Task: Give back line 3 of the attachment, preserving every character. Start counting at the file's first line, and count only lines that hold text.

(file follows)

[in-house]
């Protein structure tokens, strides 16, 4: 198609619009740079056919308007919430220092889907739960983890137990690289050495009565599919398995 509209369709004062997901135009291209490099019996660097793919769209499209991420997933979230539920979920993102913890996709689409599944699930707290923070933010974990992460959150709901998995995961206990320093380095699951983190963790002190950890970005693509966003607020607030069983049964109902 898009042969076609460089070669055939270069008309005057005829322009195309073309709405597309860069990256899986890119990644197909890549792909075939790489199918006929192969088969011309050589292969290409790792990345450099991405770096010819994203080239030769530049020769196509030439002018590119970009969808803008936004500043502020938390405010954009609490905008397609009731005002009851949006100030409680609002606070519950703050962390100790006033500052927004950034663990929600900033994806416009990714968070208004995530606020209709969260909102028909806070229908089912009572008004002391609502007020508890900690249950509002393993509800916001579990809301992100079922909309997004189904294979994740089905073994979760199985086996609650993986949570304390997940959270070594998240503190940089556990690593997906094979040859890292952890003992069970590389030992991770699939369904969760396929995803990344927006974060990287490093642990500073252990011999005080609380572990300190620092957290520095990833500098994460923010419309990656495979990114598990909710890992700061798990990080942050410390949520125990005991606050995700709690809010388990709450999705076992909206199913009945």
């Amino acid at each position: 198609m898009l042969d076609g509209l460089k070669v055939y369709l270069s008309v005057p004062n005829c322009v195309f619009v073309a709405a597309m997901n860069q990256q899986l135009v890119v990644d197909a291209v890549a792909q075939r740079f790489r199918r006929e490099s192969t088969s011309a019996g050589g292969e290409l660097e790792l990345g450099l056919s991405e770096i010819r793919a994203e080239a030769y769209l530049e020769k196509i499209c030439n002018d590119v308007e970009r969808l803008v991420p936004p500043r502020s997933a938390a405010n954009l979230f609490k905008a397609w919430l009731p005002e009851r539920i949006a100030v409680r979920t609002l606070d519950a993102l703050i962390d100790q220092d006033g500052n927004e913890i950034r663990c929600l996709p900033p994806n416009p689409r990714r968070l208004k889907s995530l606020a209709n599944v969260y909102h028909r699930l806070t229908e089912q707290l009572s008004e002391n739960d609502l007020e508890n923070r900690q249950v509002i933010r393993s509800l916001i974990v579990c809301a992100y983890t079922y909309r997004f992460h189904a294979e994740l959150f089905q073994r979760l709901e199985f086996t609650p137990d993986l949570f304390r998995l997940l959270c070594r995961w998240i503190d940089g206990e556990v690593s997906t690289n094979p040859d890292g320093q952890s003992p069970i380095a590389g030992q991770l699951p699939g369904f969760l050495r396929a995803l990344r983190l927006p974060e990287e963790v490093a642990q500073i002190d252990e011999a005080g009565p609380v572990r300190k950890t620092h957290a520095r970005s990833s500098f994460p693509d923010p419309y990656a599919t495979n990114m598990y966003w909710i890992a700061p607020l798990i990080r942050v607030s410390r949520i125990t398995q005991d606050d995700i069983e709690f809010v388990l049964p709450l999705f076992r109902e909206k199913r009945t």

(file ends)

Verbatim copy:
């Amino acid at each position: 198609m898009l042969d076609g509209l460089k070669v055939y369709l270069s008309v005057p004062n005829c322009v195309f619009v073309a709405a597309m997901n860069q990256q899986l135009v890119v990644d197909a291209v890549a792909q075939r740079f790489r199918r006929e490099s192969t088969s011309a019996g050589g292969e290409l660097e790792l990345g450099l056919s991405e770096i010819r793919a994203e080239a030769y769209l530049e020769k196509i499209c030439n002018d590119v308007e970009r969808l803008v991420p936004p500043r502020s997933a938390a405010n954009l979230f609490k905008a397609w919430l009731p005002e009851r539920i949006a100030v409680r979920t609002l606070d519950a993102l703050i962390d100790q220092d006033g500052n927004e913890i950034r663990c929600l996709p900033p994806n416009p689409r990714r968070l208004k889907s995530l606020a209709n599944v969260y909102h028909r699930l806070t229908e089912q707290l009572s008004e002391n739960d609502l007020e508890n923070r900690q249950v509002i933010r393993s509800l916001i974990v579990c809301a992100y983890t079922y909309r997004f992460h189904a294979e994740l959150f089905q073994r979760l709901e199985f086996t609650p137990d993986l949570f304390r998995l997940l959270c070594r995961w998240i503190d940089g206990e556990v690593s997906t690289n094979p040859d890292g320093q952890s003992p069970i380095a590389g030992q991770l699951p699939g369904f969760l050495r396929a995803l990344r983190l927006p974060e990287e963790v490093a642990q500073i002190d252990e011999a005080g009565p609380v572990r300190k950890t620092h957290a520095r970005s990833s500098f994460p693509d923010p419309y990656a599919t495979n990114m598990y966003w909710i890992a700061p607020l798990i990080r942050v607030s410390r949520i125990t398995q005991d606050d995700i069983e709690f809010v388990l049964p709450l999705f076992r109902e909206k199913r009945t």